By Maricela Lechuga & Cyrus Gutnick
Politics & Culture Reporter and Editor
Rainbow flags, American flags and picket signs reading “We are all human” and “No more separate but equal” waved above the heads of more than 400 people gathered outside the Santa Cruz courthouse, at Ocean Street and Water Street, last Saturday.
The battle for same-sex marriage has waged on since the Nov. 4 popular vote amended California’s constitution to restrict the definition of marriage to read, “Only marriage between a man and a woman is valid or recognized in California.”
Jim Brown, director of the Santa Cruz Diversity Center, commented on the unprecedented number of supporter turnout.
“It’s great to see so many familiar faces — and even more, it’s so great to see so many unfamiliar faces out to support marriage equality,” Brown said, addressing the crowd from the top of the steps through a microphone.
This local protest was only one of hundreds of protests that occurred globally on Saturday. It was estimated by Join the Impact (jointheimpact.com), the organization that announced the call for action, that over 1 million people around the world participated in the protests. This included 300 cities in the U.S. and 10 countries worldwide.
Assemblyman John Laird, representative of Santa Cruz within the 27th Assembly District, addressed the overwhelming support Santa Cruz offers.
“And so the interesting thing in the sweep of history about looking at this group,” Laird said, “is that for those of us who marched for gay pride in Santa Cruz in the 1970s, this is about five times larger than those marches were going down the streets.”
Standing a respectful distance away on Ocean Street was a lone picketer protesting the rally and standing in support of the constitutional amendment.
Chauncey Killens is an associate minister from Prunedale, a town on Hwy. 156 east of Castroville. Killens spoke in favor of the voters who passed Proposition 8.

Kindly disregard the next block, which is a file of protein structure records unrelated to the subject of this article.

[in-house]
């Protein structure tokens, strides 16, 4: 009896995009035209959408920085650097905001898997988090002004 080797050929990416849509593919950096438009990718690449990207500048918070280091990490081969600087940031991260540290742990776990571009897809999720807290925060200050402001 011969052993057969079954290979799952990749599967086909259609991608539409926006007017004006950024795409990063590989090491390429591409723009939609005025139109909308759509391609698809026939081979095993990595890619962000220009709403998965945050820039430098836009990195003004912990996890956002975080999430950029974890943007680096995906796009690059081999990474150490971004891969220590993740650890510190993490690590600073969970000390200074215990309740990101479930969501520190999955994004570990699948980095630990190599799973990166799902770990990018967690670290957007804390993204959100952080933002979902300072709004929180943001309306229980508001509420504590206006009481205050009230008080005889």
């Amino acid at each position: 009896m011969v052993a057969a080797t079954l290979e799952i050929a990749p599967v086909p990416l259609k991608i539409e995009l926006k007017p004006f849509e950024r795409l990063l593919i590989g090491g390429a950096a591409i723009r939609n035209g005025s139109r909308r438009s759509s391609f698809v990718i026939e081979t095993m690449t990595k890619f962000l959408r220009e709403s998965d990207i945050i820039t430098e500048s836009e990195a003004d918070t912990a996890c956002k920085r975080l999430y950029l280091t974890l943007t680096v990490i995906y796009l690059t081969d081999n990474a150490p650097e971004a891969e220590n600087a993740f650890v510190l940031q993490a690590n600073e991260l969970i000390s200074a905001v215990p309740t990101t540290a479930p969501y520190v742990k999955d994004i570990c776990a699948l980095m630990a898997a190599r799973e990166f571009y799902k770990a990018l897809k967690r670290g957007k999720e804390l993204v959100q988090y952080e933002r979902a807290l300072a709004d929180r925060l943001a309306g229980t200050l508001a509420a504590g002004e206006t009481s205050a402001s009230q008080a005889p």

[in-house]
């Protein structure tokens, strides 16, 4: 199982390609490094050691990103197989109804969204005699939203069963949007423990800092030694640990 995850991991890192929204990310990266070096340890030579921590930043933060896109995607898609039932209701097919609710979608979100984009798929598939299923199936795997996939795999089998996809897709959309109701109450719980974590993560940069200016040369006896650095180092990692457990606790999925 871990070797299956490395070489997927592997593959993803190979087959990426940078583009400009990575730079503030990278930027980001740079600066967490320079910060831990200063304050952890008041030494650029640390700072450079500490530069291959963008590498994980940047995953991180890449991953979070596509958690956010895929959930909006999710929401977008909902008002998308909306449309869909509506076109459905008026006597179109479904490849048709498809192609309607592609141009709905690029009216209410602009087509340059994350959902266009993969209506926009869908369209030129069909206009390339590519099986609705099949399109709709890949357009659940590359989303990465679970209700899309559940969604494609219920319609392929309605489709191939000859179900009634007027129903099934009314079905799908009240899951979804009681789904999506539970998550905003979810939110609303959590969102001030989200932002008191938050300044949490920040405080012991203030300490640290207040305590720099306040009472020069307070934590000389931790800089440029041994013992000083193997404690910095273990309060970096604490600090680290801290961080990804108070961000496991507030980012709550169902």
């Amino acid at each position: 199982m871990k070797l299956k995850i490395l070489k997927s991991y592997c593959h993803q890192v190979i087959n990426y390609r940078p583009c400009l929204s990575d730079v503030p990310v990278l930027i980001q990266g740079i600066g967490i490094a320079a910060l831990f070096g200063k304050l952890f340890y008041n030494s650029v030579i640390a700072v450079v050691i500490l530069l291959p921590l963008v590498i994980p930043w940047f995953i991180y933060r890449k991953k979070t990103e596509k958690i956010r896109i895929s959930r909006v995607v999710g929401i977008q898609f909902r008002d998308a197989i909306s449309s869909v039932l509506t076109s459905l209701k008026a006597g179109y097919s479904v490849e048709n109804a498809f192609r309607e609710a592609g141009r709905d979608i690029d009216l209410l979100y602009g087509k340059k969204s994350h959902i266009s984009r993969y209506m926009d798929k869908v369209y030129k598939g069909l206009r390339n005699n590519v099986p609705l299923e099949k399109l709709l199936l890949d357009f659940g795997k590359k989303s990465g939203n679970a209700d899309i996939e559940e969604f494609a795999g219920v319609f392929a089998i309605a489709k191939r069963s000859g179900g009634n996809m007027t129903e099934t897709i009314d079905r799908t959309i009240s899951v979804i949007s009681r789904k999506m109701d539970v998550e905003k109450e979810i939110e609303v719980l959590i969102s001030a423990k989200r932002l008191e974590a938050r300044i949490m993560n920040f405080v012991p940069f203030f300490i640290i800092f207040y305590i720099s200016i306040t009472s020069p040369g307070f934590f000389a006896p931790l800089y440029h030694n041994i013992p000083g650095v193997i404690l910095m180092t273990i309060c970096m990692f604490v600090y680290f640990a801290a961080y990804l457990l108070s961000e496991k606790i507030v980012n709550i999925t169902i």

“I speak for almost 5 million Californians, and almost 30 states across America, that have adopted constitutional amendments that say marriage is between one man and one woman,” Killens said. “I’m willing to stand in a compassionate, truthful, loving way to tell them this is a moral issue, not a civil rights issue.”
For others, Proposition 8 is entirely about civil rights. Vicki Dyas, a resident of Santa Cruz, feels this is a continuation of “separate but equal” policy.
“I’m outraged at the vote on [Proposition] 8 and we absolutely have to do something about it,” Dyas said. “The next thing will be separate drinking fountains, so this has got to stop. We made great strides with Obama, and I think the will of the people is there but we were caught off-guard and we need to turn it around.”
The will of the people in Santa Cruz may ask to protect marriage, but on Nov. 4, the numbers were absent statewide. Laird called for the support and energy of the people to be put into our judiciary system and back up the same men and women who overturned the ban on same-sex marriage once already.
“You cannot vote away basic civil rights.” Laird said. “Now this movement is about backing up the Supreme Court in saying, “We will continue to state, you cannot vote away fundamental human rights.”